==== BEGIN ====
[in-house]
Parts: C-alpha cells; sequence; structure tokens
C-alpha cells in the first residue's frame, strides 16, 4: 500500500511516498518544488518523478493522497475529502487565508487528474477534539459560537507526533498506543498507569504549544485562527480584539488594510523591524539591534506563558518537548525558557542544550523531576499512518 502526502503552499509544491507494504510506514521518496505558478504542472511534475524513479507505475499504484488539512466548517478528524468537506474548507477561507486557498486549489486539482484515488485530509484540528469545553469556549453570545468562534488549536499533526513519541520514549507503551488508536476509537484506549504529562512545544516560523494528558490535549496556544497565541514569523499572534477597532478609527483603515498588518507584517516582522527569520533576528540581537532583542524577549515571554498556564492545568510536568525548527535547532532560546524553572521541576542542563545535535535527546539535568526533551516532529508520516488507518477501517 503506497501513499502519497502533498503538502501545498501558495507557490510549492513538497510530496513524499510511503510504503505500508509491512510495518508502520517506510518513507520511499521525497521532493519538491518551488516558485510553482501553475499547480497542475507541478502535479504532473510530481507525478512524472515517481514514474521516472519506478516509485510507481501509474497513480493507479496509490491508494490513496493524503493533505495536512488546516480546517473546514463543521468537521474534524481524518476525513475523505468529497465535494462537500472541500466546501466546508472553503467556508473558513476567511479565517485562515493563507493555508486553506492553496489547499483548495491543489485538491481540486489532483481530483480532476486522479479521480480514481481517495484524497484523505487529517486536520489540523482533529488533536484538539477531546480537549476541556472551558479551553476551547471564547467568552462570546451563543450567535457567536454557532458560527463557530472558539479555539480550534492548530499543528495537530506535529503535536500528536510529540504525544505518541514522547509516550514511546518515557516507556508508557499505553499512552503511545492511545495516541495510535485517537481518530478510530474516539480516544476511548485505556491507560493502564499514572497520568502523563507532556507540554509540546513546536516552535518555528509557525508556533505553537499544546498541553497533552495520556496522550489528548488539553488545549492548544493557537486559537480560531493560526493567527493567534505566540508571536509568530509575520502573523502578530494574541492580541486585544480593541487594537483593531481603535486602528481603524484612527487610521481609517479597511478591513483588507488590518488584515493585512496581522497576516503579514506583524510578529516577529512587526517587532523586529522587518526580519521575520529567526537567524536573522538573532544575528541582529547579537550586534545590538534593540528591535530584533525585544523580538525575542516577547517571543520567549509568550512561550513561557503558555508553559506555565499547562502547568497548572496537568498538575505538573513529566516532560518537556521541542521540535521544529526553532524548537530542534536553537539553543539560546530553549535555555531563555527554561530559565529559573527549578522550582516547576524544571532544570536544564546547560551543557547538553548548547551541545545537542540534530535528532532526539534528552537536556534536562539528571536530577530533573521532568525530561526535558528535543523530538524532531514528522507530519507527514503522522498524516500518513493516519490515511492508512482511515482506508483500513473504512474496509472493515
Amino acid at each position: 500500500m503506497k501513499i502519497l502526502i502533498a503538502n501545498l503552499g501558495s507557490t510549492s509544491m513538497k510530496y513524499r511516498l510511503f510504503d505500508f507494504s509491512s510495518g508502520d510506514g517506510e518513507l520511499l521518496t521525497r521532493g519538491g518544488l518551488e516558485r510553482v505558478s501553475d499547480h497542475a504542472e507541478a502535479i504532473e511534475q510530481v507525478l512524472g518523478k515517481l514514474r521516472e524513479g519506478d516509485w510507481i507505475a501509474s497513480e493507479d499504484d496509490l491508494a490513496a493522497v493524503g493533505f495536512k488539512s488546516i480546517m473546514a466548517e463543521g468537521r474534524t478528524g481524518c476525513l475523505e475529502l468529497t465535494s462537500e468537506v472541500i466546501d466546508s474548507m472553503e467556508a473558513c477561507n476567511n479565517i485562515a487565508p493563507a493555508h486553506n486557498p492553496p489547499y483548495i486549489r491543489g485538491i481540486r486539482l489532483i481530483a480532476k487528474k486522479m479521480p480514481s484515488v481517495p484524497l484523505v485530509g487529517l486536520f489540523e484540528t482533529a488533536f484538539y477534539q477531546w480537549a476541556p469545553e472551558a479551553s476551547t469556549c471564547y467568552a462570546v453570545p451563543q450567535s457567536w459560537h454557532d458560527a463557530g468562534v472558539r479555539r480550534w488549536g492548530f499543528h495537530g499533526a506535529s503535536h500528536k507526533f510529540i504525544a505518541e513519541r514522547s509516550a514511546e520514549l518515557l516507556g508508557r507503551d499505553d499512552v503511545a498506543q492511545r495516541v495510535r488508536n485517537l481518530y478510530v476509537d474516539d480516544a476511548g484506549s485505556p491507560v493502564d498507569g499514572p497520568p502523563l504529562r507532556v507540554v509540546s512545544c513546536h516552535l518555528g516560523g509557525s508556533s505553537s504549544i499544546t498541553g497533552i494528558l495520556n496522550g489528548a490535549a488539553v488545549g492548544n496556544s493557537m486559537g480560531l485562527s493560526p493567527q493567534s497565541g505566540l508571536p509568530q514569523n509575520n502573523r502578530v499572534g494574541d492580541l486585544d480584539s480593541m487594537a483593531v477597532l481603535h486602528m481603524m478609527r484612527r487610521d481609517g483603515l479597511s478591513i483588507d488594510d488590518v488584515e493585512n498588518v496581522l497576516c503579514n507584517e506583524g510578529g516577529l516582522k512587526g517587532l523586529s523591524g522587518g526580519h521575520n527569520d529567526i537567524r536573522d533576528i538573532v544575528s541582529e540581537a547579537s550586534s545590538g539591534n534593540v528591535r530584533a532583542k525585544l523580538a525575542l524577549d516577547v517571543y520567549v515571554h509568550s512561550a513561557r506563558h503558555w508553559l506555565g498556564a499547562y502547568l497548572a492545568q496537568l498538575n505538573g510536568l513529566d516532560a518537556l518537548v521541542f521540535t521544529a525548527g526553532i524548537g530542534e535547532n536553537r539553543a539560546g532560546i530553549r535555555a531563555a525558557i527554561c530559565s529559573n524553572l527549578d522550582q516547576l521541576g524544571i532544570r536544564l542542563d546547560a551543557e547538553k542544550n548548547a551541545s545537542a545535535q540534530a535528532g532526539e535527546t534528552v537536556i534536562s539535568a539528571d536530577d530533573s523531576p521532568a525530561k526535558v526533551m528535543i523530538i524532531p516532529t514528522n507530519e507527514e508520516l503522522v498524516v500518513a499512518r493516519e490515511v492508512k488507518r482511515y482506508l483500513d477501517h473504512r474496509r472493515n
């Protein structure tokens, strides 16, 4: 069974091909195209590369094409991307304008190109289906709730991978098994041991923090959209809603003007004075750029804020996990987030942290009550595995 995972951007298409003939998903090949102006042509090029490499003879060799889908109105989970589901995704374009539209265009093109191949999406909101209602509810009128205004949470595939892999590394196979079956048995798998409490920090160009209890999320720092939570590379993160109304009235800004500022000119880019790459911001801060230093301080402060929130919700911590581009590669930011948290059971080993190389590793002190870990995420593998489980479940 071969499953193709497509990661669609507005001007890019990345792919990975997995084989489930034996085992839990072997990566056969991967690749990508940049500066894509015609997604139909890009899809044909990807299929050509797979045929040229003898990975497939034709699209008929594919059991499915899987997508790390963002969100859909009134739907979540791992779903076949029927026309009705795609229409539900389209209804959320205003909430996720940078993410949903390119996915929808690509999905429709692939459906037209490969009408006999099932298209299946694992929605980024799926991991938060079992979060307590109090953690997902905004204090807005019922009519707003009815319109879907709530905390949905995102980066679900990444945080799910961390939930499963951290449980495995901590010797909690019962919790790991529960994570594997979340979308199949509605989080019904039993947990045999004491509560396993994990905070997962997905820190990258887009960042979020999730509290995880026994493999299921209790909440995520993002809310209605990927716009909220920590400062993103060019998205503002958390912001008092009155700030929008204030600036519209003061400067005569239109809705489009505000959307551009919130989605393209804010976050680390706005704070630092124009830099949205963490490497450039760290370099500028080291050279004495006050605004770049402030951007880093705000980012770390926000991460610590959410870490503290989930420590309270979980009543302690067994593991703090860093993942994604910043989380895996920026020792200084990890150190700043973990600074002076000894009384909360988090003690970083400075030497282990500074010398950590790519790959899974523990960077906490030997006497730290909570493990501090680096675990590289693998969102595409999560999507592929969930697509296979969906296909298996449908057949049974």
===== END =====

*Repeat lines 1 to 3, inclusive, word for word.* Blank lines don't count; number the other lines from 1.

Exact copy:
[in-house]
Parts: C-alpha cells; sequence; structure tokens
C-alpha cells in the first residue's frame, strides 16, 4: 500500500511516498518544488518523478493522497475529502487565508487528474477534539459560537507526533498506543498507569504549544485562527480584539488594510523591524539591534506563558518537548525558557542544550523531576499512518 502526502503552499509544491507494504510506514521518496505558478504542472511534475524513479507505475499504484488539512466548517478528524468537506474548507477561507486557498486549489486539482484515488485530509484540528469545553469556549453570545468562534488549536499533526513519541520514549507503551488508536476509537484506549504529562512545544516560523494528558490535549496556544497565541514569523499572534477597532478609527483603515498588518507584517516582522527569520533576528540581537532583542524577549515571554498556564492545568510536568525548527535547532532560546524553572521541576542542563545535535535527546539535568526533551516532529508520516488507518477501517 503506497501513499502519497502533498503538502501545498501558495507557490510549492513538497510530496513524499510511503510504503505500508509491512510495518508502520517506510518513507520511499521525497521532493519538491518551488516558485510553482501553475499547480497542475507541478502535479504532473510530481507525478512524472515517481514514474521516472519506478516509485510507481501509474497513480493507479496509490491508494490513496493524503493533505495536512488546516480546517473546514463543521468537521474534524481524518476525513475523505468529497465535494462537500472541500466546501466546508472553503467556508473558513476567511479565517485562515493563507493555508486553506492553496489547499483548495491543489485538491481540486489532483481530483480532476486522479479521480480514481481517495484524497484523505487529517486536520489540523482533529488533536484538539477531546480537549476541556472551558479551553476551547471564547467568552462570546451563543450567535457567536454557532458560527463557530472558539479555539480550534492548530499543528495537530506535529503535536500528536510529540504525544505518541514522547509516550514511546518515557516507556508508557499505553499512552503511545492511545495516541495510535485517537481518530478510530474516539480516544476511548485505556491507560493502564499514572497520568502523563507532556507540554509540546513546536516552535518555528509557525508556533505553537499544546498541553497533552495520556496522550489528548488539553488545549492548544493557537486559537480560531493560526493567527493567534505566540508571536509568530509575520502573523502578530494574541492580541486585544480593541487594537483593531481603535486602528481603524484612527487610521481609517479597511478591513483588507488590518488584515493585512496581522497576516503579514506583524510578529516577529512587526517587532523586529522587518526580519521575520529567526537567524536573522538573532544575528541582529547579537550586534545590538534593540528591535530584533525585544523580538525575542516577547517571543520567549509568550512561550513561557503558555508553559506555565499547562502547568497548572496537568498538575505538573513529566516532560518537556521541542521540535521544529526553532524548537530542534536553537539553543539560546530553549535555555531563555527554561530559565529559573527549578522550582516547576524544571532544570536544564546547560551543557547538553548548547551541545545537542540534530535528532532526539534528552537536556534536562539528571536530577530533573521532568525530561526535558528535543523530538524532531514528522507530519507527514503522522498524516500518513493516519490515511492508512482511515482506508483500513473504512474496509472493515